The wind was from the north west at about 9 kts. All is well and going fine, we are approaching the start line head  on and looking likely to be first boat across and to head for the first buoy. We are getting kinda too close to the start line with a minute to go for the start and  so bare away to head in a more horizontal direction. We then tack to cross the start line, the start signal blows, all good…..until race control calls on the radio..’Emma Ward, you have crossed the start too early’.  We reckon we crossed about 5 seconds too early. This means we have to turn around and re cross over the start line. As we do, all of the other boats pass us going towards the first buoy, the wind is behind us and drops to about 5 kts relative so it seems to take a long time to re cross that line.  As we finally cross the start line for the second time all the other yachts are just shy of the first buoy and we all felt a bit deflated.

Making the most of the situation and on Captain Pete’s orders, we’ve refocused from winning to catching up with the rest of the field.  I reckon we were catching up by the time we reached the second buoy. Crew was on the ready at all times. This time, under Scott”s expert instruction we put the spinnaker up before furling in the head sail, and it worked a treat. We kept forward momentum, kept those sails rightly trimmed and before we knew it, we had made up ground. Emma Ward was like a racehorse at the final turn. She sensed the open water ahead of her.  She surged forward leaving the other boats in her wake, and sliced through the water with all hands feeling elated. For the rest of the race we maintained the gap on the field and crossed the finish line in first position. Well done to the crew who never gave up despite the overwhelming odds. It just goes to show that even if you have a bad start, you can make up ground by concentrating and not giving up. A great attitude to encapsulate into one’s daily life.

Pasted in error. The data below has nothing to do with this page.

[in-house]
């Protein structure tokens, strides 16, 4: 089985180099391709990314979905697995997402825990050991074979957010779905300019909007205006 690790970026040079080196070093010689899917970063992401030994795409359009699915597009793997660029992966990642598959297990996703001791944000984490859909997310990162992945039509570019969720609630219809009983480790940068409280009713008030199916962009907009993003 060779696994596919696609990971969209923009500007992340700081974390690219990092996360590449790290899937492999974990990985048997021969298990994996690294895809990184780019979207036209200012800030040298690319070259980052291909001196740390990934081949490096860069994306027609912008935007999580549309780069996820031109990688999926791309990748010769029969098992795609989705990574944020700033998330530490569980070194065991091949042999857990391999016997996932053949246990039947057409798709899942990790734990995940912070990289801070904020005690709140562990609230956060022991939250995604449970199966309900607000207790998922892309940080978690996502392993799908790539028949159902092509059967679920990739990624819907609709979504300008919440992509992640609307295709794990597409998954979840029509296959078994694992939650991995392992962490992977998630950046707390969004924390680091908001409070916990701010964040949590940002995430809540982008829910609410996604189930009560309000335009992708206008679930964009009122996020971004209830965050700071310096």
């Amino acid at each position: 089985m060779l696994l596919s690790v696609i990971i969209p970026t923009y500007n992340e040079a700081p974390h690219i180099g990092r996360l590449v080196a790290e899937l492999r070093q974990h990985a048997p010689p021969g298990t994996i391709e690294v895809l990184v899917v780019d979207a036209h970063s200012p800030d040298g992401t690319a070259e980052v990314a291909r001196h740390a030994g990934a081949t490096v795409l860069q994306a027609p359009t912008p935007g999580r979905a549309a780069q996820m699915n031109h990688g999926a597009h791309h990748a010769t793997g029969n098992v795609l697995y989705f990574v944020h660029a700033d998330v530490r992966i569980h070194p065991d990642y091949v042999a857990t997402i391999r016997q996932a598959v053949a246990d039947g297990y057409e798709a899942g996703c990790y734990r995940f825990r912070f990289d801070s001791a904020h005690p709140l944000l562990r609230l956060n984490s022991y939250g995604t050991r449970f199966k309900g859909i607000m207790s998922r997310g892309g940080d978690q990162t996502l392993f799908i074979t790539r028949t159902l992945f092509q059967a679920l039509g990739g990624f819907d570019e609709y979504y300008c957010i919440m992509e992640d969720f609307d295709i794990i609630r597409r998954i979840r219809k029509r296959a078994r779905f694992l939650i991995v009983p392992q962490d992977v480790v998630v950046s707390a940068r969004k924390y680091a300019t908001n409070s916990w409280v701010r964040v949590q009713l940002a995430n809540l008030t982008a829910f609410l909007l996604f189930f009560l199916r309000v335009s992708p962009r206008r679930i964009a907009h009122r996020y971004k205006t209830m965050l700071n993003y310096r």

To view race results click on this link. https://www.dbcya.com.au/wp-content/uploads/Results-Race-5-13-Jan-2018.pdf

Race 4 : Emma Ward came second over the start line this week. Crew raced really well, conditions were quite windy so it kept us cool on a hot humid wet season day. It’s not often we see the Paspaley Boat out in the harbour. This concludes sailing for 2018. We’ll be back with race 5 in early January.


As we motored out of the lock and into Darwin Harbour for race 2,  it looked as if it was going to be another stormy race and that we wouldn’t need our spinnaker. Tropical weather can be a tad unpredictable, as we keep founding out. No wind,  no spinnaker, inactive crew equals race postponed.